#12. The number of workers willing to take a pay cut greater than 10% to be able to work remotely some of the time is at a staggering 20%, according to the 2019 Owl Labs study.
#13. Although remote work can be done from anywhere, a Buffer report from 2019 found that, of all the people polled, 84% work mostly from home.
#14. The popularity of working remotely has, additionally, made it a target of scams. With so much demand for remote work, it is estimated by Flexjobs that there are 60-70 scam-jobs out there for each legitimate one.
#15. In a 2020 Salary Report by Dice, Dice found that a large majority of technologists (93%) want to work remotely at least some of the time but only 60% are currently able to.
#16. It is estimated that by 2025 at least 70% of the workforce will perform remote work five days a month.
#17. Remote work indirectly helps maintain a marriage by eliminating the negative effects of commuting. According to a Swedish study, those who spend more than 45 minutes traveling to work have a 40% increased rate of divorce.
#18. Many workers believe that a company’s office space isn’t necessary for them to get work done. In fact, the Workforce Futures: The Role of People in the Future of Work report has found that 83% of polled workers don’t think that being at the office equates to being productive.
#19. Work-life balance is why people want to work away from the office, statistics show. In the Workforce Futures infographic, 95% gave that as the reason, with 43% specifically choosing health and wellbeing for wanting to work remotely.
#20. An astonishing 89% of people polled in the Workforce Futures report believe that working remotely should be the default mode of doing work.
Remote working: pros and cons
Even though senior-management people overwhelmingly (85% to be exact) prefer to work in an office environment, most people are interested in the flexibility of being able to work remotely.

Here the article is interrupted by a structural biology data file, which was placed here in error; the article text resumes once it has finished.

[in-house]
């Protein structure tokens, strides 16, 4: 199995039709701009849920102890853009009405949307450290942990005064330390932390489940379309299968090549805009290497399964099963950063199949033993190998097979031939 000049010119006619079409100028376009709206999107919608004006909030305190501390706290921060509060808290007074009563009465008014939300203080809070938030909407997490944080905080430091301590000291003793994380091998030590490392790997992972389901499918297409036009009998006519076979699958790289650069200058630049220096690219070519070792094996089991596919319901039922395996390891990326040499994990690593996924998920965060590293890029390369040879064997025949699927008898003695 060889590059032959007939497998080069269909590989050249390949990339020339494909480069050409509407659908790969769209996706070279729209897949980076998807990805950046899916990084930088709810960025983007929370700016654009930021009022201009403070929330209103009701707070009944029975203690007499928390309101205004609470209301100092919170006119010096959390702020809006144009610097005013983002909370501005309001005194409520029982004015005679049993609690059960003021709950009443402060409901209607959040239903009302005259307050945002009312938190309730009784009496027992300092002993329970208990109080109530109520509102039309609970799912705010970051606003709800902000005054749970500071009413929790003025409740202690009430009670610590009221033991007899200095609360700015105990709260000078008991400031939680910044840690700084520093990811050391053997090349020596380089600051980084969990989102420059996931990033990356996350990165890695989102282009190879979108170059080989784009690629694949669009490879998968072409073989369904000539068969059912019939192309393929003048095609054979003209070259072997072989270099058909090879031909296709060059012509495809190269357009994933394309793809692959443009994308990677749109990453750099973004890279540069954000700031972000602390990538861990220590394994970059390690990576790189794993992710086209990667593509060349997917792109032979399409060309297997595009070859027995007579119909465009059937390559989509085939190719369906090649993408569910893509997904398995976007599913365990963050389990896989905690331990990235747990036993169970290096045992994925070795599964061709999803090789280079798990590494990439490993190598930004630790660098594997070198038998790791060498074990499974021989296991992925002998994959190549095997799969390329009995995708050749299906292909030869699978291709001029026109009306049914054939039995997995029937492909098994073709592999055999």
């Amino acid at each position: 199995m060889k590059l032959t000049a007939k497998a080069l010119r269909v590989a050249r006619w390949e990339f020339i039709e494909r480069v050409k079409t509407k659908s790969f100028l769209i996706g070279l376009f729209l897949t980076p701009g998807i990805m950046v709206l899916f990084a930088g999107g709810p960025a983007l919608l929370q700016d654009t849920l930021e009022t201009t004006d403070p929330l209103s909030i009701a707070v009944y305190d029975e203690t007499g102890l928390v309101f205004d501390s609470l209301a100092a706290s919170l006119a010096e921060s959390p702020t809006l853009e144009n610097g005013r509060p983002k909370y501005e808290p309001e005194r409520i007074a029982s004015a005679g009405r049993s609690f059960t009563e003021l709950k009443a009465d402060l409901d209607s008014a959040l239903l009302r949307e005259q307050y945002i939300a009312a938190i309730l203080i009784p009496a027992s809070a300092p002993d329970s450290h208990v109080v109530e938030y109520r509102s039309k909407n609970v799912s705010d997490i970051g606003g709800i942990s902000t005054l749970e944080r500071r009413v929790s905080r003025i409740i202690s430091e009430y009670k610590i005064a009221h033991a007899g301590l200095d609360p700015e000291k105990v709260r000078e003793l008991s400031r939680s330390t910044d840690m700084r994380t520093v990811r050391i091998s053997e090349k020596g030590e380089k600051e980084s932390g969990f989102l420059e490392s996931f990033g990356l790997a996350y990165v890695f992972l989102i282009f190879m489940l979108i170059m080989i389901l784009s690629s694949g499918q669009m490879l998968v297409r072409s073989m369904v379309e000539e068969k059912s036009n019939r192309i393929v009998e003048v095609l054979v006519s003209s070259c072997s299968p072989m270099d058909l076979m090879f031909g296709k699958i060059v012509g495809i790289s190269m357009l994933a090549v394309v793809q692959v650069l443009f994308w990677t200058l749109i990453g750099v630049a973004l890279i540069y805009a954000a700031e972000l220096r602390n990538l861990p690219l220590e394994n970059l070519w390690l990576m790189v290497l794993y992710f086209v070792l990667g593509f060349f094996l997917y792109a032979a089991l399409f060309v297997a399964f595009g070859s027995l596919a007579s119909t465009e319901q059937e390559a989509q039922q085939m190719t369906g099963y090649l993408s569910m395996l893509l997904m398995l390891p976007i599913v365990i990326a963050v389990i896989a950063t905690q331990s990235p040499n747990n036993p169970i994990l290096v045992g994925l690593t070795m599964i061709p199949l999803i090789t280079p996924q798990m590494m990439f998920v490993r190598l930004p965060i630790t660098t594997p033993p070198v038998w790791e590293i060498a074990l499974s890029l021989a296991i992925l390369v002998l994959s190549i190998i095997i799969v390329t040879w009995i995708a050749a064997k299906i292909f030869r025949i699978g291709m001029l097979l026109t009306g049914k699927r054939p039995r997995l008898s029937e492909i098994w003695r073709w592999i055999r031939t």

Thus, it should be clear from the statistics above that remote working is not going anywhere. But before one jumps to the conclusion that remote work is always the best alternative to traditional, in-the-office working, it would be helpful to take a look at the pros and cons.
The pros of remote work
There are many remote working benefits which is why both employees and employers love remote working options – here are just a few of them:
One: Remote work can eliminate commuting.
Commuting is a mentally and physically detrimental activity that affects every aspect of one’s life (regardless of the mode of transport). For example, adding just 20-minutes to one’s commute drops job satisfaction by as much as a 19% pay cut does. The Royal Society for Public Health’s (a U.K. organization) research, too, confirms that the effects of commuting are serious enough to warrant a different approach to getting to work—that approach just may be to work remotely.
Two: Remote work makes people more content.
It is safe to say that every study done on remote working people to date has found higher levels of satisfaction with life compared to the levels of regular, non-remote workers. A large part of this has to do with having control over life, like scheduling (allowing for more breaks and restful sleep), workload, and location. The more control they have, the greater the odds that they’ll be healthier, be more able, and have more morale.
Three: Remote work generally provides work-hour flexibility.
That means – the chance to spend time the way one wants. No longer will one need to lie to the boss about being sick, for example. If there is some sort of emergency, one will be able to take care of that without having to worry about anything. Naturally, this leads to less stress.
First, you are offering employees a more flexible work/life balance, which is highly attractive to a vast majority of the workforce, particularly working moms. With a tight job market and low unemployment, remote work is increasingly important to workers and on the rise. For parents, work from home is the ideal solution. It provides the work/life balance so many covet. And it eliminates many of the reasons why so many either quit, or move to companies that offer more flexibility.Carlos Castelán, Managing Director of The Navio Group
Four: There are fewer distractions for those performing remote work.
By having control over where one works, certain things can be avoided (office noises, meetings, interruptions from other employees, etc.). These distractions add up: it is estimated that $1.8 trillion dollars is lost every year in the U.S. as a result.
Five: Remote work makes most people more productive.